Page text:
1 of 36 portraits of Lord Byron
- Extended catalogue entry
Regency Portraits Catalogue
by Richard Westall
36 in. x 28 in. (914 mm x 711 mm)
Inscriptionback to top
Inscribed on the rock at top right indistinctly: Gordon Lord Byron/Painted by/Richd Westall, R.A./1813 (last two numerals almost illegible).
This portraitback to top
Richard Westall died in 1836 and was known less for portraits (of which however he exhibited over 60 at the RA between 1784 and 1836) than as an illustrator and water-colourist. His portrait of Byron relates more closely to the 'Ecce Homo' at All Souls' Langham Place than to the poet's accepted iconography but was much copied and adapted both by himself and by other artists. He was employed by Murray to illustrate the 1819 edition of Childe Harold and on 21 April 1813 Byron wrote to Murray that 'I shall be in town on Sunday next & will call & have some conversation on the subject of Westall's proposed designs. - I am to sit to him for a picture at the request of a friend of mine & - as Sanders's is not a good one you will probably prefer the other' (Byron's Letters & Journals, ed. Leslie Marchand, III, p 41). The identity of the friend is uncertain. Marchand suggests Lady Oxford but a more likely possibility is Sir Francis Burdett, at that time a member of the Byron circle and whose daughter, Angela Baroness Burdett-Coutts, probably inherited the portrait and certainly owned it in 1891.
X-ray photography has revealed that the present shirt collar to the right is an alteration and that originally the collar followed the line above the cameo brooch and fell over the collar of his crimson coat. The original Westall portrait is likely to have been the much more realistic image engraved by Blood for The European Magazine, 1 February 1814. Here Byron is fashionably dressed in a high white neckcloth and cravat and with a more sombre unromantic expression of which Byron himself wrote: `I happen to know this portrait was not a flatterer, but dark and stern - even as black as the mood in which my mind was scorching last July when I sat for it' (Byron's Letters & Journals, ed. Leslie Marchand, III, p 224, though Marchand believes this to have been the Holmes miniature). A drawing is at Melbourne Hall.
A version at Hughenden, signed and dated 1813 along the bottom edge, has the same head but a totally different body. A later made-up version, with the same head but different costume, is reproduced in Joseph Braddock, The Greek Phoenix, 1972.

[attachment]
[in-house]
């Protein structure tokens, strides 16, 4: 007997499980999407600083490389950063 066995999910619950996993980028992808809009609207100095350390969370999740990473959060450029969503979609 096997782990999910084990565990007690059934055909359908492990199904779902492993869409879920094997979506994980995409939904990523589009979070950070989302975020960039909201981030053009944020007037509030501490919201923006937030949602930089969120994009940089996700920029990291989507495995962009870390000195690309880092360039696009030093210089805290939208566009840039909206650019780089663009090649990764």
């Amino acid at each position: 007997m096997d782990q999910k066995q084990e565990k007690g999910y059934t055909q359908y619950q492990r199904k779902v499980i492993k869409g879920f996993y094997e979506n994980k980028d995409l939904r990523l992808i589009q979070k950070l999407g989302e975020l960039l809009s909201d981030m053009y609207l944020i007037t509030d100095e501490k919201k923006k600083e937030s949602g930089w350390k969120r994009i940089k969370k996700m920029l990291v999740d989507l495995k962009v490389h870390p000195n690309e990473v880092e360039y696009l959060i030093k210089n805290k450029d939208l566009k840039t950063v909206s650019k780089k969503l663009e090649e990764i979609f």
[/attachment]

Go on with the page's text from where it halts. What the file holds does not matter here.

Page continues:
Physical descriptionback to top
Half-length seated in profile to left aged 25, his chin resting on right hand, elbow on a boulder; brown eye(s) looking straight ahead as opposed to upwards in NPG 1047; curly black hair with brown lights, fresh pink (not pale) complexion, no ear-lobe; open-necked white shirt fastened with cameo brooch, white waistcoat, crimson coat, black cloak; rock background with mountain landscape left and stormy sky top left. Stretcher stencilled: (top) Baroness Burdett-Coutts, (bottom) (961) R. Westall.
Provenanceback to top
Probably Sir Francis Burdett but first recorded in 1891 in the collection of his daughter Baroness Burdett-Coutts; Christie's (Burdett-Coutts sale) 4 May 1922 (80) bought Vicars; Crabbet Park (Lady Wentworth) but not in the Crabbet Park sale on 24-5 November 1959; Gladstone E. Moore, Lady Wentworth's agent, and sold by him to the NPG in December 1961 (see NPG Annual Report 1961-2, p 12).
Exhibitionsback to top
Either this portrait, NPG 1047, or the Hughenden version signed and dated 1813 was in RA 1825 (41); Guelph Exhibition, New Gallery, 1891 (213) lent by Baroness Burdett-Coutts.
Reproductionsback to top
Westall objected to the portrait being engraved (see Byron's letter to Ashaw 14 December 1813, Byron's Letters & Journals, ed. Leslie Marchand, III, p 198) but nevertheless it became a popular print, its first appearance being Blood's stipple in The European Magazine, 1 February 1814. This was replaced almost immediately by the romanticised images in Turner's mezzotint published 20 May 1814 and 15 July 1815 (Alfred Whitman, Charles Turner, 1907, 87). Later issues were a line engraving by Grave, 1 February 1825, stipples by H. Robinson for Jerdan's National Portrait Gallery, 1829, by Bain of Edinburgh, and a lithograph by Maurin printed in Paris (and by Rembrandt Peale, Baltimore 1825) with figure in reverse, elbow on Childe Harold and naval battle in background - a memorial picture with title Lord Byron La Grece Reconnaissante.
This extended catalogue entry is from the out-of-print National Portrait Gallery collection catalogue: Richard Walker, Regency Portraits, National Portrait Gallery, 1985, and is as published then. For the most up-to-date details on individual Collection works, we recommend reading the information provided in the Search the Collection results on this website in parallel with this text.
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